Other inconsistencies include the whole premise of Vidya Balan’s memory loss, also that entire scene in Lahore which suggests that John’s proposal to Vidya was televised and filmed live on a news channel, even Anjana Sukhani’s insta-attraction to Anil Kapoor.

Now having listed all its flaws, it’s only fair to admit that there are several moments in this film that are pure genius. Like Sohail Khan and Isha Koppikar’s track, which if you ask me, is the most hilarious of the film’s six tracks. As the just-married Punjabi couple struggling to consummate their marriage, Sohail and Isha are top class, and it’s a pity their story doesn’t get as much screen time as the others.

Also commendable is the manner in which Advani wraps up John and Vidya’s track, suggesting that their love story really starts where the film ends. But my favourite of the six love stories in Salaam-e-Ishq is Govinda and Shannon Esra’s.

Advani gives us some beautiful moments between the couple who’re at sea trying to communicate with each other in a language the other doesn’t follow.

Salaam-e-Ishq is not a bad film, it’s really not. Apart from its daunting length and those holes in the script, there’s much to enjoy in Advani’s film. For one, John and Vidya’s track is heartwarming and beautiful, and has some lovely moments that will leave you with a lump in your throat. Akshaye Khanna as the groom-to-be who gets cold feet at the eleventh hour delivers a commendable performance, as does Anil Kapoor who plays a man who’s getting naughty at forty. The young lady he gets naughty with — Anjana Sukhani is a fabulous find who plays her role so convincingly, you’re ready to get naughty with her yourself.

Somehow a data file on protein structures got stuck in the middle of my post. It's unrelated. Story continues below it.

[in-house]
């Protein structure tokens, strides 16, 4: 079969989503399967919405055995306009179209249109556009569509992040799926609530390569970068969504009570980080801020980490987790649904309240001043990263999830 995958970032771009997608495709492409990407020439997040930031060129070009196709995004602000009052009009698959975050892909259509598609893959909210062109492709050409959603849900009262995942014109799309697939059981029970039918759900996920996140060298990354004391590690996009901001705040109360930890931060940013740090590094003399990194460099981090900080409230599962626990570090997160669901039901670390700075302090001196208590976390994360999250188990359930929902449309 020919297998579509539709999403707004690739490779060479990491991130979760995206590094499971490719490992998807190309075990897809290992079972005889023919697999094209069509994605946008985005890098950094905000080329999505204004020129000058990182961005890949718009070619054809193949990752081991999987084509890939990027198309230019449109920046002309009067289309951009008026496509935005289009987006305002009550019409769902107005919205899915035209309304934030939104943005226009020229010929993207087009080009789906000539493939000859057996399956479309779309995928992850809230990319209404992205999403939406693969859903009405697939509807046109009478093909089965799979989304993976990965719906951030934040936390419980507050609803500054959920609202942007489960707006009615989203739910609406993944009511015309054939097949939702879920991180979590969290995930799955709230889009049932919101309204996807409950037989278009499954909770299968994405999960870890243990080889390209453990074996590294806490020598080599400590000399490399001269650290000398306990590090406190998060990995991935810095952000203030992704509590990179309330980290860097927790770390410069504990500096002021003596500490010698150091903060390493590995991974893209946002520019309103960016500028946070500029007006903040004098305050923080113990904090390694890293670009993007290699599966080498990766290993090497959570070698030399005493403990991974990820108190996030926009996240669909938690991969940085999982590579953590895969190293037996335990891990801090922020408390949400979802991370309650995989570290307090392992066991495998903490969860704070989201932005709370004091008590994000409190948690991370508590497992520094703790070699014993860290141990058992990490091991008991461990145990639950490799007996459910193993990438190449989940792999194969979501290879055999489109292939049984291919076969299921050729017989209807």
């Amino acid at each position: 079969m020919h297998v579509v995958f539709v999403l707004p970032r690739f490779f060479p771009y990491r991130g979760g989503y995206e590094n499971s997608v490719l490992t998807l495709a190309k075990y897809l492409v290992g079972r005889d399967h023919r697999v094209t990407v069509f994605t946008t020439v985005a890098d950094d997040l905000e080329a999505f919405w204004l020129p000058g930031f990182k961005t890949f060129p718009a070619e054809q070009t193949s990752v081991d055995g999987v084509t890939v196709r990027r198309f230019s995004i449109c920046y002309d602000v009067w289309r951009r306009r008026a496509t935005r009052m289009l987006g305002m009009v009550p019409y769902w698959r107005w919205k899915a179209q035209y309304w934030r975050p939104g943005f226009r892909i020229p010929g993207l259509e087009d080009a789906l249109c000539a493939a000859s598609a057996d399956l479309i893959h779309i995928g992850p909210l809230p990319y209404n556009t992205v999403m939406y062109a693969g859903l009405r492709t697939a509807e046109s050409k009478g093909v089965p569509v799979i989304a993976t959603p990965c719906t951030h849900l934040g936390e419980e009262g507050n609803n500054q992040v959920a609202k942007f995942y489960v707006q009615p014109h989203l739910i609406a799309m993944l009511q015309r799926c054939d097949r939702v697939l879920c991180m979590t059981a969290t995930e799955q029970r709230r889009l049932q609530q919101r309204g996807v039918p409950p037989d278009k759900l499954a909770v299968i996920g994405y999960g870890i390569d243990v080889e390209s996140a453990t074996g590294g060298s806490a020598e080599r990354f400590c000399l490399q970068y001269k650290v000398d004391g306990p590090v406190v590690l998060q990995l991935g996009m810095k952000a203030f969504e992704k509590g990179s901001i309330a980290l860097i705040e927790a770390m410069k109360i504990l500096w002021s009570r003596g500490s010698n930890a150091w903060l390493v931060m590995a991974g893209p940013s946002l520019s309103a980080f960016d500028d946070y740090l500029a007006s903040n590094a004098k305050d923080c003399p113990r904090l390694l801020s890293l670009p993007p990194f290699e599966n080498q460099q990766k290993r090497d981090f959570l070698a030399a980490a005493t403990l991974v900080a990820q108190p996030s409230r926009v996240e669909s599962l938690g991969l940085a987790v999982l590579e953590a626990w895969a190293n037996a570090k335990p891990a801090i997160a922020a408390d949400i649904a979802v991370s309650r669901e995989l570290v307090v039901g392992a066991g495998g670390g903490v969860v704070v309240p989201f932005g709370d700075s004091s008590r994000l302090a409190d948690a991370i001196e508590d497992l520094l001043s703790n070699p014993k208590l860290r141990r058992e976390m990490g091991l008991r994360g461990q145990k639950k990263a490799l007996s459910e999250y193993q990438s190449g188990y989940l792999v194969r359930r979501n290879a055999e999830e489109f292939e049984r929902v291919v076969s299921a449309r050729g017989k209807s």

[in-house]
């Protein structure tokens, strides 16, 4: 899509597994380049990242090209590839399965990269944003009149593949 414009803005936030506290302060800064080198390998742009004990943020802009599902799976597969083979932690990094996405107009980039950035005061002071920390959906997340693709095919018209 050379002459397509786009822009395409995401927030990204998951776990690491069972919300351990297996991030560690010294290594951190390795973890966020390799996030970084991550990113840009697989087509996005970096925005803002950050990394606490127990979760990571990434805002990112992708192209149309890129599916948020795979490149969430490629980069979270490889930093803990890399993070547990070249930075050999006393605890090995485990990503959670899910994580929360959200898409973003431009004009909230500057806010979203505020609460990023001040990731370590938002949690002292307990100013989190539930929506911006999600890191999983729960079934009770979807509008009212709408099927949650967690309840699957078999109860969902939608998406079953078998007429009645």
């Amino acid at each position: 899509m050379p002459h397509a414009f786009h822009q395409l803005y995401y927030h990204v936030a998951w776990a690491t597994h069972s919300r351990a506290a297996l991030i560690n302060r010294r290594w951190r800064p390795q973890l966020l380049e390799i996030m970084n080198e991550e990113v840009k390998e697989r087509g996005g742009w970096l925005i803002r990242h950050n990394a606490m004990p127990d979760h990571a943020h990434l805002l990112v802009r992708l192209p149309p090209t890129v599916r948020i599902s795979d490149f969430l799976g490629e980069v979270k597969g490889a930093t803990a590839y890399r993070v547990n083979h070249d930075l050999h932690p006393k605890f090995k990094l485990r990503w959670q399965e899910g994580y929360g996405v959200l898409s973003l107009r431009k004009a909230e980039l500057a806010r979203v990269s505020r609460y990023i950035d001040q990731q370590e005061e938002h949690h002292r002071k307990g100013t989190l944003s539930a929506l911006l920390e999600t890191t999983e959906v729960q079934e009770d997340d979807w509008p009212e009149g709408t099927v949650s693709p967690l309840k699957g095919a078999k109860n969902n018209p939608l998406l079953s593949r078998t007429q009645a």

It’s to the director’s credit that he ties up all stories competently, leaving nothing incomplete and with no character feeling cheated.

Because we don’t have a rating in between two and three to signify an above-average film, I’m going to go with two out of five for director Nikhil Advani’s Salaam-e-Ishq.

Go watch it because they’ve already lopped off some 15 minutes of the film, and watch it because it’s got good music, a battery of top stars, and moments that will make you laugh and cry. No film is perfect, and Salaam-e-Ishq is no exception. But entertainment it delivers in reasonable doses.

(This review first aired on CNN-IBN)

January 26, 2007

Hard truth

Filed under: Our FIlms — Rajeev @ 7:17 pm

January 26, 2007

Cast: Naseeruddin Shah, Sarika, Parzan Dastur

Director: Rahul Dholakia

For at least a few days after I attended a screening of Parzania, I couldn’t stop talking about the film to everyone I met. It may not be the greatest film I’ve seen, and it’s not the kind of film I could watch over and over again. And yet, it’s a film I’ll recommend to as many people I can.

Directed by Rahul Dholakia, Parzania is a film set in post-Godhra Gujarat, about an innocent family whose sanctity and peace is lost forever, after the horrifying communal riots of 2002. Based on a true incident, the film follows the story of a Parsi couple Cyrus and Shernaz Peethawala, played by Naseeruddin Shah and Sarika, whose 10-year-old son goes missing in the riots.

The film tracks the couple’s repeated and continuing efforts to find their boy who seems to have vanished without a trace. The film also sheds light on the manner in which everyone from politicians to the police exploited that climate for their own personal benefit.

The thing about Parzania that makes it so relevant is the fact that such a tragedy could strike anyone. Worse still is the not entirely unjustified fear that we live in a country where a situation like Godhra and the riots that ensued could happen all over again. What you appreciate most about Dholakia’s film is its completely balls-out approach to be as upfront, honest and factual as possible, without mincing words, without trying to sugarcoat and without trying to soft-peddle the truth.